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Unbearable Lightness of Being, The

MGM // R // September 17, 2002
List Price: $19.98 [Buy now and save at Amazon]

Review by D.K. Holm | posted October 3, 2002 | E-mail the Author
The Movie:

This is the MGM DVD version of the not-so-long awaited Orion film that Criterion had in its catalog (number 55) until the rights to it lapsed, along with all the other films Criterion had from Orion.

Now that it is here again the film comes across like another one of those quasi-arty American financed films with an all European cast. The film Lightness most resembles is The English Patient, though less commercially successfully— Lightness only made about $10 million compared with the Oscar winning Patient's multimillions. Both films are based on international bestsellers, both films are tales of love set against a backdrop of political turmoil, both films are edited by Walter Murch, and both films star Juiette Binoche.

In The Conversations (Knopf, 339 pages, $35, ISBN 0 375 41386 3), the recent interview book with Murch, the editor says about Lightness, "Phil [Kaufman]—for his own reasons, probably correctly—didn't want to take [the editing] that far [cutting its length and reassembling it]. Looking back on it now, I think we probably would have learned something if we had." Murch adds that he thinks the film still holds up today. But modern viewers are going to perceived the film as awfully long for a story in which not especially much happens. Surprisingly (or not) Murch doesn't spend as much time on this film as he does the big hits such as The Godfather or Patient, even though analyzing "failures" can be just as informative as analyzing successes.

Not that Lightness is a dog. On the contrary it is well written by long time screenwriting hand Jean-Claude Carrière from Milan Kundera's novel, and is smoothly directed by Philip Kaufman (who, by the way, doesn't come off so well in a recent bio of Clint Eastwood by Patrick McGilligan). If there is anything wrong with the film, the faults lie in the Gumpish attempts to insert the cast into actual footage of the Czech crackdown.

Shorn of its exotic setting and political backdrop Lightness is the story of a philanderer who finally settles down, then realizes he doesn't like it. If it were set in an American college it would have been called Wonder Boys or Drive, He Said. The lady killer is Tomas (Daniel Day-Lewis), a Czech surgeon in the '60s who has an unusually frank seduction technique. He simply asks women to take off their clothes. It's amazing how many women comply (after all, he is a doctor).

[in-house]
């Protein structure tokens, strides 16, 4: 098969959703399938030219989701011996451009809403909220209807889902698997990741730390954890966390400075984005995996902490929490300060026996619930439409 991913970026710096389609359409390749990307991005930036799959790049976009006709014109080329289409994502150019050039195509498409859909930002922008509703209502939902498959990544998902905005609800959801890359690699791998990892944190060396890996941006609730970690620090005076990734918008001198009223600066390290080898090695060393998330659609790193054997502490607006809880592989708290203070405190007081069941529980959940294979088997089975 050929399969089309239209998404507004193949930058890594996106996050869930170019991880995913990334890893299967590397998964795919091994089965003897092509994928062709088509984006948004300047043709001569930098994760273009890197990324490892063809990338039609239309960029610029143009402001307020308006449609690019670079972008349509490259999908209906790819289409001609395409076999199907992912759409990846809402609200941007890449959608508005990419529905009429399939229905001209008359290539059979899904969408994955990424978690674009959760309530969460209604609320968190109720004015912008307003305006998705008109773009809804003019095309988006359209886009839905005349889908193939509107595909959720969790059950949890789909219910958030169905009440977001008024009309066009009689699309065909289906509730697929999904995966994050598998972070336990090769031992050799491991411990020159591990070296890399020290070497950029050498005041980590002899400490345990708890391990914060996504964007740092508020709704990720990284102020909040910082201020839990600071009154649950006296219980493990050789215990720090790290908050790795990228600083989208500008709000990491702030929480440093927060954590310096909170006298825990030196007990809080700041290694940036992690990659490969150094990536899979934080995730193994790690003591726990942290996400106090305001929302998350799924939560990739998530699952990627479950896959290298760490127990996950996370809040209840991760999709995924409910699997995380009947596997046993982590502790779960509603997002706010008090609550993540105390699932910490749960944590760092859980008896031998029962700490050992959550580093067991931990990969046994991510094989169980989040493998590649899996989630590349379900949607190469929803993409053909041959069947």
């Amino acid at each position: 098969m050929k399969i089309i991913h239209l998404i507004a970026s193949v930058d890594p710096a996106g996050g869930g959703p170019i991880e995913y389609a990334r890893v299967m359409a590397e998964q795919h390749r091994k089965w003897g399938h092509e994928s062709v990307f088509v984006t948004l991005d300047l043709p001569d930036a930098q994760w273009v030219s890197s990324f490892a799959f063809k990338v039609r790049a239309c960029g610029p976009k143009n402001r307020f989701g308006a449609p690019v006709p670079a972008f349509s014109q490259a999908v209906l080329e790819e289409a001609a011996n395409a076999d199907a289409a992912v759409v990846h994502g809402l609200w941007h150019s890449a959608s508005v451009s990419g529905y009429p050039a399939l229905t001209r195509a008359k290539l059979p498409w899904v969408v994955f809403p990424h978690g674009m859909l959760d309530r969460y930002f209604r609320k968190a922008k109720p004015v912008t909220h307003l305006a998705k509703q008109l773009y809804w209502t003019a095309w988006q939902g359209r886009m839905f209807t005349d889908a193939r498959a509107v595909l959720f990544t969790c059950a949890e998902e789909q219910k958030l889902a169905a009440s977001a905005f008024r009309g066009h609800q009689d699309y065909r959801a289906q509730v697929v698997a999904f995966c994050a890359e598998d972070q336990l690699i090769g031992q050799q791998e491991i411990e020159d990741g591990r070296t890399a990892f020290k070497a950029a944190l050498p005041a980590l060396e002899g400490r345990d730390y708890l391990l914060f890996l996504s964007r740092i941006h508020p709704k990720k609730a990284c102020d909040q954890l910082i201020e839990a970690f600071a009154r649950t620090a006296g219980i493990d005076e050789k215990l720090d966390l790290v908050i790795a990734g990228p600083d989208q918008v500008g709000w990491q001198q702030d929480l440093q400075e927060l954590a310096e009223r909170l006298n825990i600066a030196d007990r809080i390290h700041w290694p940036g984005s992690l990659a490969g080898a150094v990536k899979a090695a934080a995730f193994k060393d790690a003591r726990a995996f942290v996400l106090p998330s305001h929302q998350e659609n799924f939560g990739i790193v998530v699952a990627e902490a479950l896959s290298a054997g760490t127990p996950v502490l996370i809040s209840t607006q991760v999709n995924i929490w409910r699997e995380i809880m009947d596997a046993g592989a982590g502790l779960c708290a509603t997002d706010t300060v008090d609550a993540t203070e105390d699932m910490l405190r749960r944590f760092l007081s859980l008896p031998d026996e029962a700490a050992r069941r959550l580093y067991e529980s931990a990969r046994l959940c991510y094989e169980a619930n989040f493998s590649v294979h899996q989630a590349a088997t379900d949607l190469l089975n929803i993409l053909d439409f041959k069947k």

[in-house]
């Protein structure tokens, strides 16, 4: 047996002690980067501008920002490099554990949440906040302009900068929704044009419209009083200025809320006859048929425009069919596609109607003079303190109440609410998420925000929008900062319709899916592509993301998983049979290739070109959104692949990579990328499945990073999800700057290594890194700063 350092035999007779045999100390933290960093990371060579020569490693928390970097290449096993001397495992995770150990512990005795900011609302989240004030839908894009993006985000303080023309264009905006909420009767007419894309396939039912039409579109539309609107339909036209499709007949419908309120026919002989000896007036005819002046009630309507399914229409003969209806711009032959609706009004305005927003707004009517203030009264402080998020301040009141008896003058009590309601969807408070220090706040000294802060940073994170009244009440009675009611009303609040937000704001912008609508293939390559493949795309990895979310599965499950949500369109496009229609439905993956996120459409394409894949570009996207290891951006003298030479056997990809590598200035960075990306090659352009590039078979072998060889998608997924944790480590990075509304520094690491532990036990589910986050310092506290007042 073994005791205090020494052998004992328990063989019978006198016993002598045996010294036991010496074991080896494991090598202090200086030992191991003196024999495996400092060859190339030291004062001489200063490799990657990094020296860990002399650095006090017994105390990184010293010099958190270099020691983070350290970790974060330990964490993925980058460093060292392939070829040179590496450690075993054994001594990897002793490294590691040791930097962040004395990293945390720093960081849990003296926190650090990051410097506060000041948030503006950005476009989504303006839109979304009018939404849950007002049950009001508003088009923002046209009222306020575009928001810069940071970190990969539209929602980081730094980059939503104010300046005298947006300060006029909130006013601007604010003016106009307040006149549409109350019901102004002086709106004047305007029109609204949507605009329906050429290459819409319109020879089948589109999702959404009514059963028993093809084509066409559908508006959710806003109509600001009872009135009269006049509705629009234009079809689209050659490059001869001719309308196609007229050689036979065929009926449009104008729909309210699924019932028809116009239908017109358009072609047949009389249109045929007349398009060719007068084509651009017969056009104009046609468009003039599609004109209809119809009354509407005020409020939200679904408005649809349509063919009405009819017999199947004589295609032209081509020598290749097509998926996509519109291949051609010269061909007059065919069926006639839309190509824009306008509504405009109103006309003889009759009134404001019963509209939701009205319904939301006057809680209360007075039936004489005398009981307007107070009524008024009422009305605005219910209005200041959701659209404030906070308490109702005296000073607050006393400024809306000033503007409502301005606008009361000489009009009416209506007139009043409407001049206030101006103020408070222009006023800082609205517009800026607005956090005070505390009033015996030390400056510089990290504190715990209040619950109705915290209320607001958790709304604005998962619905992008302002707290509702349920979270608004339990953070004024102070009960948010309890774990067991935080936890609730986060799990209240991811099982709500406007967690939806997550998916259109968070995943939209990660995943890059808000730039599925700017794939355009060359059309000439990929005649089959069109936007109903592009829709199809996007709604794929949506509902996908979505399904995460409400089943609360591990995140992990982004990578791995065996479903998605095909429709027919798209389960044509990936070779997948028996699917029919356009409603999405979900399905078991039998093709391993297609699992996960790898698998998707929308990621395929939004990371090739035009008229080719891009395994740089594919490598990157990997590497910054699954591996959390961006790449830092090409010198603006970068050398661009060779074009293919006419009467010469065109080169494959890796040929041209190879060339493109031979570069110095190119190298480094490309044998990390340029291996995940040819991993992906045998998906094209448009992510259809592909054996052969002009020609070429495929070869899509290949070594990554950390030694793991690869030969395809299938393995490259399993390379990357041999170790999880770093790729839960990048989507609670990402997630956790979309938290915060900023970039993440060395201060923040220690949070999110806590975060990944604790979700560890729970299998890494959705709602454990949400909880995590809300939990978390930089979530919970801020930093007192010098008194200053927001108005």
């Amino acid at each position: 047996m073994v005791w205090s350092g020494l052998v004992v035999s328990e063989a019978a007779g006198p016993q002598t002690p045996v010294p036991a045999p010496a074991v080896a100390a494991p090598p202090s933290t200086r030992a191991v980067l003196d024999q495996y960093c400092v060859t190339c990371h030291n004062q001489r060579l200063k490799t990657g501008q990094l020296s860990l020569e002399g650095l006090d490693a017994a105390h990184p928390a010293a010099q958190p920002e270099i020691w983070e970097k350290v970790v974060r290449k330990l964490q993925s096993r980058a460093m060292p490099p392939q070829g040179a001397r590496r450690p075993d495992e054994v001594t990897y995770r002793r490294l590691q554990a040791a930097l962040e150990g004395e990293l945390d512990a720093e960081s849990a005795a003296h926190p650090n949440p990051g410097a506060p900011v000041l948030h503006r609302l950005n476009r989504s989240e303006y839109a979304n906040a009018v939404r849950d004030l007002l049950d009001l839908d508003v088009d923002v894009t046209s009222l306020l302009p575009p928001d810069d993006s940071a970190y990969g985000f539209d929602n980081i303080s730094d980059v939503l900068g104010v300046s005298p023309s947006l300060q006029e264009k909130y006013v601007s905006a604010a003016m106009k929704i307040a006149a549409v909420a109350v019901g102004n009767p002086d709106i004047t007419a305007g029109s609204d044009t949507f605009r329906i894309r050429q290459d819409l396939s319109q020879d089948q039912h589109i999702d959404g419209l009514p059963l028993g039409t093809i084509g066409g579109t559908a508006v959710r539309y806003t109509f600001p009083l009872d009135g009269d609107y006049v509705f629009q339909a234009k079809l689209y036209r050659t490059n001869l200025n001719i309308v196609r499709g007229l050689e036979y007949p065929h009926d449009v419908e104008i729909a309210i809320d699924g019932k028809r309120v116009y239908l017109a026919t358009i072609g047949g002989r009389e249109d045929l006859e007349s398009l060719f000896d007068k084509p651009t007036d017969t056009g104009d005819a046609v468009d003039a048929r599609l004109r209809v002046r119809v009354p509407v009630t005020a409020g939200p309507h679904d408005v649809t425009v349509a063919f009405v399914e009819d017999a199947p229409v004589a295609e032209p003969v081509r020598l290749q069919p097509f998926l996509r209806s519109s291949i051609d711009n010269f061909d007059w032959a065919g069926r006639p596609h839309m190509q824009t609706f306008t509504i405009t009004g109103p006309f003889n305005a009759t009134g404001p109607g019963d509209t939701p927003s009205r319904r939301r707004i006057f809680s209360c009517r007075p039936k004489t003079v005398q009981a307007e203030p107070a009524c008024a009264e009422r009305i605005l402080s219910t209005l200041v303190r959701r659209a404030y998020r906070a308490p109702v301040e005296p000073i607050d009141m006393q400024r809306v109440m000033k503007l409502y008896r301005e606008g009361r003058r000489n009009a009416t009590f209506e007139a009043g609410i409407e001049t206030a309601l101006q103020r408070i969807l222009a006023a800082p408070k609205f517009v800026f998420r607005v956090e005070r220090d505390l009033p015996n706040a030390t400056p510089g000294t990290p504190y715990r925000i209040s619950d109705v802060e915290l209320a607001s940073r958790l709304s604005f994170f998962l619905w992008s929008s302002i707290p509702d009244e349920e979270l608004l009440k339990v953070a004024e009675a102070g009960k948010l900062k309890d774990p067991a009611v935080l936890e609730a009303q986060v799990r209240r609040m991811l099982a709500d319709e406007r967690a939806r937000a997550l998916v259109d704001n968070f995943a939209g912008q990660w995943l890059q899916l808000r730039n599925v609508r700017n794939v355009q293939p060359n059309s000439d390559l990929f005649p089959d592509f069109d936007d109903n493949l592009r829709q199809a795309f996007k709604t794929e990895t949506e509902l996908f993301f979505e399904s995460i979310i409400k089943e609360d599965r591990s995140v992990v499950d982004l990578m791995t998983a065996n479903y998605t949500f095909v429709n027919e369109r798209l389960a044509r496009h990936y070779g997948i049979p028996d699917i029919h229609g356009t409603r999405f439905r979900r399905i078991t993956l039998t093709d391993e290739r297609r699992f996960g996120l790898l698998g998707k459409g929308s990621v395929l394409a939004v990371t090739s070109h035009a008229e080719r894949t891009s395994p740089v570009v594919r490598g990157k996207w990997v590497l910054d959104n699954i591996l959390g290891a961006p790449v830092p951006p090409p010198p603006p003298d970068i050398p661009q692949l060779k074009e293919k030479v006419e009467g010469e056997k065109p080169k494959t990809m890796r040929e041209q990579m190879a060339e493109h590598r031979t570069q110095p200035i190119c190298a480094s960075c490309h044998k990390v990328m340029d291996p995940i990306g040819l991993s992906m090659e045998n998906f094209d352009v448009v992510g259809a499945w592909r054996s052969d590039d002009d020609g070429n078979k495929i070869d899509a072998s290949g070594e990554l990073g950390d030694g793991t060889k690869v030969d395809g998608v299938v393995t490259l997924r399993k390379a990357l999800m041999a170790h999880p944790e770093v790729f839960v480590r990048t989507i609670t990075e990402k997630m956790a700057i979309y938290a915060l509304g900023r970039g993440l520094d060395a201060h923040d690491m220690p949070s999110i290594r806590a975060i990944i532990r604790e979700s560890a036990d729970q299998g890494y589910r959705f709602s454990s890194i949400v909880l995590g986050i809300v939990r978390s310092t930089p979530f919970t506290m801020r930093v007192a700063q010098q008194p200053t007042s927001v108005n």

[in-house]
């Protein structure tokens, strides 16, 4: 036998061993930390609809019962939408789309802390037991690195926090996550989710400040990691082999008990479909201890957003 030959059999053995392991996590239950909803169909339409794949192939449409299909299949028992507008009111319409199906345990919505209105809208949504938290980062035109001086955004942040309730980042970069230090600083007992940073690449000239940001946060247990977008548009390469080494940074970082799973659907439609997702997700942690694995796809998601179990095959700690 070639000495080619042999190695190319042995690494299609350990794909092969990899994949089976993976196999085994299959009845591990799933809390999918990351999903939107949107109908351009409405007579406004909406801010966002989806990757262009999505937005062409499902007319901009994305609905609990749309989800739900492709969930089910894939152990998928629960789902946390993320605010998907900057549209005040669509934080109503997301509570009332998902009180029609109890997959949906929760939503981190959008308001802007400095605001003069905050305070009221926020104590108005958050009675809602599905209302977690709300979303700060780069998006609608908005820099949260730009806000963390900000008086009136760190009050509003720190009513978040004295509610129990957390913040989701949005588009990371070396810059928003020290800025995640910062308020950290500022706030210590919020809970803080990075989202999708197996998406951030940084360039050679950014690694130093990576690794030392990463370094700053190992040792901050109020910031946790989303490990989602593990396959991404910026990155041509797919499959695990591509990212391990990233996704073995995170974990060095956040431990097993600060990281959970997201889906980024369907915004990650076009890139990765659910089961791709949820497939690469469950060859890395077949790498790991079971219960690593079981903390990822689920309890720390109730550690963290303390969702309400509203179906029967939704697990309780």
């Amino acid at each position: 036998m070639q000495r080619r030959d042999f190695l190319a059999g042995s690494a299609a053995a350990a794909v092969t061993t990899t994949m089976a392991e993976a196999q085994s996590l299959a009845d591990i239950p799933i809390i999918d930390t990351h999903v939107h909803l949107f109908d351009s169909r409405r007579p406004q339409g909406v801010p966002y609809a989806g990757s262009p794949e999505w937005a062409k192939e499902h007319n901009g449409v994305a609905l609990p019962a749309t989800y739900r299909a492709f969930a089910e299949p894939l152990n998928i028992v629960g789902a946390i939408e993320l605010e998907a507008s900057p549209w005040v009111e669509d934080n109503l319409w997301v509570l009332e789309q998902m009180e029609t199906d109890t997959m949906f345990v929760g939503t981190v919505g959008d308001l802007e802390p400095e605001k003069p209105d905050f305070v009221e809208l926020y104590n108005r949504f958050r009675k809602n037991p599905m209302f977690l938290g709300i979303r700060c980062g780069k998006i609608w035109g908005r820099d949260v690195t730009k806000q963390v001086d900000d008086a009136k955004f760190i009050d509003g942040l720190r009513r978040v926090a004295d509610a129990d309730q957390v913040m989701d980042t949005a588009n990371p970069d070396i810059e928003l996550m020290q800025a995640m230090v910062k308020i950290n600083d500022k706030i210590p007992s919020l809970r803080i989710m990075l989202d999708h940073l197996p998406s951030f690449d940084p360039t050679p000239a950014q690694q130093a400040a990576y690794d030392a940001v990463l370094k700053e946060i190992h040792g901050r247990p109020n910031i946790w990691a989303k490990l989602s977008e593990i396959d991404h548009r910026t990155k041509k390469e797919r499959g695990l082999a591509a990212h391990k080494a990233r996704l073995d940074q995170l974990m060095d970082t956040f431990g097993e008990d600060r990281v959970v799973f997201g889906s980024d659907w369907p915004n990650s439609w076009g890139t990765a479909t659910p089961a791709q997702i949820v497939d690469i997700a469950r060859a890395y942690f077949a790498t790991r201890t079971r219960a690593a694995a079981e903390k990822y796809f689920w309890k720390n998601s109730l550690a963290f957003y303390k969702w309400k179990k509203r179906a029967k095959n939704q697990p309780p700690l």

He has a purely sexual relationship with the artist Sabine (Lena Olin). But on a trip to another town, he catches the eye of the young, inexperienced student Tereza (Binoche). Soon the man and his two women have something akin to a threesome. Then the events of 1968 intervene. They participate in the rebellion, but then flee to Switzerland for a while. After some romantic and career entanglements there, Tomas and Tereza return to Prague, where the still resistant Tomas is demoted to window cleaner. Then the pair end up on a farm, growing closer together as they do good, honest work tilling the field. Unlike Patient, the narrative of Lightness ends on a somewhat bleaker note of cosmic mishap, like the end of The Wages of Fear, or Contempt (and its scion, Medium Cool).

Like many of Kaufman's films, Lightness can be viewed as yet another effort by the director to tell the story of the end of, and betrayal of, the '60s. All the events in Czechoslovakia can be viewed as analogs of events in America: the ribald freedom of the hippie movement, the crushing of it by the police and military, agents provocateur, spies, the retreat into rural living. Unfortunately, some viewers, despite the classicism Kaufman brings to the material, may find that the narrative and the running time are at odds.


VIDEO: The Criterion disc transfer came from a worn out print. The MGM transfer seems much better. I also happen to think that the MGM disc of The Silence of the Lambs is much better than its now also out of print Criterion counterpart. The Criterion struck me as too dark, it didn't have subtitles, and the MGM disc bore numerous deleted scenes that struck me as essential to the film and which should have been left in, or added later as a director's cut. In any case, fans of Lightness should be well pleased with MGM's work on this transfer.

SOUND: In the sound department, MGM has supplied a Dolby Digital 5.1 track, which is effective in the crowd scenes, and with English, French, and Spanish subtitles.

MENUS: The static, silent menu offers 24 chapter scene selection for the 173 minute movie.

PACKAGING: The keep case this film comes in has a close-up photo of Day-Lewis and Binoche seemingly about to kiss, against a backdrop of clouds and water. This is a fairly misleading photo, given that the whole point of the movie is that Day-Lewis does not succumb to the pleasures of marriage, at least until near the end. Curiously, another disc released by MGM at the same time, of Texasville, has a virtually identical cover, showing Jeff Bridges and Cybill Shepherd embracing in close up against a similar backdrop. I think the packagers mixed up the backgrounds. The label shows a two-tone image of some water. A one page insert gives the chapter breakdowns.

EXTRAS: From Criterion, Unbearable came with an edited yak track with Kaufman, Carrière, Murch, and Olin. MGM's Unbearable comes only with the trailer, which promises more sex than there actually is in the movie.

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